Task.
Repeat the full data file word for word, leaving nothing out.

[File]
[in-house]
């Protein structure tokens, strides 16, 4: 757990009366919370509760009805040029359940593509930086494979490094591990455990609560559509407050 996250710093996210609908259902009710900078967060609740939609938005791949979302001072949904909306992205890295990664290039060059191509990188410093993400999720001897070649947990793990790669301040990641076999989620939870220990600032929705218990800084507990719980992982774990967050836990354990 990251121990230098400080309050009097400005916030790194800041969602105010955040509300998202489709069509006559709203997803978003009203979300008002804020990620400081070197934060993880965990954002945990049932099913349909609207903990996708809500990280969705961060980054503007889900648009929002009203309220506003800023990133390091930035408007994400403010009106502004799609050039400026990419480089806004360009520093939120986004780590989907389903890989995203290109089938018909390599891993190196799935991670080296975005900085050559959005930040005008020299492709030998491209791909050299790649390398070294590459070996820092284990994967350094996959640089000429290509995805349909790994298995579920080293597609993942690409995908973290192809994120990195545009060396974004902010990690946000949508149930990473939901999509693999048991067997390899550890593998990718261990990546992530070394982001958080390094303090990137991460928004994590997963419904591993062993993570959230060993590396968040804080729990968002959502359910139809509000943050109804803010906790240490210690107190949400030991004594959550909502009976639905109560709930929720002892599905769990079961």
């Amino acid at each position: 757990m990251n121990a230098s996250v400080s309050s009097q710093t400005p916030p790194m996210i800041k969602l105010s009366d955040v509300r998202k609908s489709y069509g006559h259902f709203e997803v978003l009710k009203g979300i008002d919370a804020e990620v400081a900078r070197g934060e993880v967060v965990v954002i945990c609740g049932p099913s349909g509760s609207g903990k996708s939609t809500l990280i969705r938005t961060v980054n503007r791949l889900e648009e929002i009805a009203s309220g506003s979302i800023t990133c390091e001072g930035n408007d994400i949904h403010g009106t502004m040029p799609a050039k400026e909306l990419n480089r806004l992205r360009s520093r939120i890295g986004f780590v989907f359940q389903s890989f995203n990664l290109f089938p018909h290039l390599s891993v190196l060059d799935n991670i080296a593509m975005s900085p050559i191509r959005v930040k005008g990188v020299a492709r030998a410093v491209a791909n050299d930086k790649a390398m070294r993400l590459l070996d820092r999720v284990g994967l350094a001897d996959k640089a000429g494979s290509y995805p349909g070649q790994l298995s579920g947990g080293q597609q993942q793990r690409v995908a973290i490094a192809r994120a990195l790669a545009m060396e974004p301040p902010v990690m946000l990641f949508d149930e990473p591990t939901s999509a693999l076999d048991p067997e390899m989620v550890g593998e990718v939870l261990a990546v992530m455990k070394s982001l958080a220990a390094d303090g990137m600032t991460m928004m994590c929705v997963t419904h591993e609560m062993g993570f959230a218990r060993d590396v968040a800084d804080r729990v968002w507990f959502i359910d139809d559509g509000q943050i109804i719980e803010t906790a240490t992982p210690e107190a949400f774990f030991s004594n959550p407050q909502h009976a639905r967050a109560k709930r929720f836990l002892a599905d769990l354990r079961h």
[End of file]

[in-house]
């Protein structure tokens, strides 16, 4: 757990009366919370509760009805040029359940593509930086494979490094591990455990609560559509407050 996250710093996210609908259902009710900078967060609740939609938005791949979302001072949904909306992205890295990664290039060059191509990188410093993400999720001897070649947990793990790669301040990641076999989620939870220990600032929705218990800084507990719980992982774990967050836990354990 990251121990230098400080309050009097400005916030790194800041969602105010955040509300998202489709069509006559709203997803978003009203979300008002804020990620400081070197934060993880965990954002945990049932099913349909609207903990996708809500990280969705961060980054503007889900648009929002009203309220506003800023990133390091930035408007994400403010009106502004799609050039400026990419480089806004360009520093939120986004780590989907389903890989995203290109089938018909390599891993190196799935991670080296975005900085050559959005930040005008020299492709030998491209791909050299790649390398070294590459070996820092284990994967350094996959640089000429290509995805349909790994298995579920080293597609993942690409995908973290192809994120990195545009060396974004902010990690946000949508149930990473939901999509693999048991067997390899550890593998990718261990990546992530070394982001958080390094303090990137991460928004994590997963419904591993062993993570959230060993590396968040804080729990968002959502359910139809509000943050109804803010906790240490210690107190949400030991004594959550909502009976639905109560709930929720002892599905769990079961």
């Amino acid at each position: 757990m990251n121990a230098s996250v400080s309050s009097q710093t400005p916030p790194m996210i800041k969602l105010s009366d955040v509300r998202k609908s489709y069509g006559h259902f709203e997803v978003l009710k009203g979300i008002d919370a804020e990620v400081a900078r070197g934060e993880v967060v965990v954002i945990c609740g049932p099913s349909g509760s609207g903990k996708s939609t809500l990280i969705r938005t961060v980054n503007r791949l889900e648009e929002i009805a009203s309220g506003s979302i800023t990133c390091e001072g930035n408007d994400i949904h403010g009106t502004m040029p799609a050039k400026e909306l990419n480089r806004l992205r360009s520093r939120i890295g986004f780590v989907f359940q389903s890989f995203n990664l290109f089938p018909h290039l390599s891993v190196l060059d799935n991670i080296a593509m975005s900085p050559i191509r959005v930040k005008g990188v020299a492709r030998a410093v491209a791909n050299d930086k790649a390398m070294r993400l590459l070996d820092r999720v284990g994967l350094a001897d996959k640089a000429g494979s290509y995805p349909g070649q790994l298995s579920g947990g080293q597609q993942q793990r690409v995908a973290i490094a192809r994120a990195l790669a545009m060396e974004p301040p902010v990690m946000l990641f949508d149930e990473p591990t939901s999509a693999l076999d048991p067997e390899m989620v550890g593998e990718v939870l261990a990546v992530m455990k070394s982001l958080a220990a390094d303090g990137m600032t991460m928004m994590c929705v997963t419904h591993e609560m062993g993570f959230a218990r060993d590396v968040a800084d804080r729990v968002w507990f959502i359910d139809d559509g509000q943050i109804i719980e803010t906790a240490t992982p210690e107190a949400f774990f030991s004594n959550p407050q909502h009976a639905r967050a109560k709930r929720f836990l002892a599905d769990l354990r079961h």